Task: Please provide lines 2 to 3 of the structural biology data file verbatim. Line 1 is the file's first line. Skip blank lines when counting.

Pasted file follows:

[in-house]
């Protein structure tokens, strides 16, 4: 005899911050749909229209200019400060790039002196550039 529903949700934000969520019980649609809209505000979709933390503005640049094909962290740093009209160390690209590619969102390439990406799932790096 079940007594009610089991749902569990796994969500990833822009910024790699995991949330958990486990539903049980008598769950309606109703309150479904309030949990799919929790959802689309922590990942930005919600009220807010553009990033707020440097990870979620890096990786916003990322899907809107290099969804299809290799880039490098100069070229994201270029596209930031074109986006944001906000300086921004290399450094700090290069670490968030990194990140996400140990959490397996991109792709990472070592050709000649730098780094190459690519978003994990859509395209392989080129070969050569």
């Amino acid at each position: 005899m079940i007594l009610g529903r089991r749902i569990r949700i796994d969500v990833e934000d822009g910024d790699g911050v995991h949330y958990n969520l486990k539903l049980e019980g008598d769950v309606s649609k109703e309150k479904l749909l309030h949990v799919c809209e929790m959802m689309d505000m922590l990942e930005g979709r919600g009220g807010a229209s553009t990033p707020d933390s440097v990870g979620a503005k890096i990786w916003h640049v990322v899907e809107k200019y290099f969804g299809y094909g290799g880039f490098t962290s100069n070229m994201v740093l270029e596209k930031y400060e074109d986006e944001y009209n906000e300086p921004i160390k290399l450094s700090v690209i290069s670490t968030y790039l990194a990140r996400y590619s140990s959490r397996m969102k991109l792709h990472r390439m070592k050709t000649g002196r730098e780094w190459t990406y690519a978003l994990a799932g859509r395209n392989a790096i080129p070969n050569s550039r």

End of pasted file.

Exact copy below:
């Protein structure tokens, strides 16, 4: 005899911050749909229209200019400060790039002196550039 529903949700934000969520019980649609809209505000979709933390503005640049094909962290740093009209160390690209590619969102390439990406799932790096 079940007594009610089991749902569990796994969500990833822009910024790699995991949330958990486990539903049980008598769950309606109703309150479904309030949990799919929790959802689309922590990942930005919600009220807010553009990033707020440097990870979620890096990786916003990322899907809107290099969804299809290799880039490098100069070229994201270029596209930031074109986006944001906000300086921004290399450094700090290069670490968030990194990140996400140990959490397996991109792709990472070592050709000649730098780094190459690519978003994990859509395209392989080129070969050569």
């Amino acid at each position: 005899m079940i007594l009610g529903r089991r749902i569990r949700i796994d969500v990833e934000d822009g910024d790699g911050v995991h949330y958990n969520l486990k539903l049980e019980g008598d769950v309606s649609k109703e309150k479904l749909l309030h949990v799919c809209e929790m959802m689309d505000m922590l990942e930005g979709r919600g009220g807010a229209s553009t990033p707020d933390s440097v990870g979620a503005k890096i990786w916003h640049v990322v899907e809107k200019y290099f969804g299809y094909g290799g880039f490098t962290s100069n070229m994201v740093l270029e596209k930031y400060e074109d986006e944001y009209n906000e300086p921004i160390k290399l450094s700090v690209i290069s670490t968030y790039l990194a990140r996400y590619s140990s959490r397996m969102k991109l792709h990472r390439m070592k050709t000649g002196r730098e780094w190459t990406y690519a978003l994990a799932g859509r395209n392989a790096i080129p070969n050569s550039r």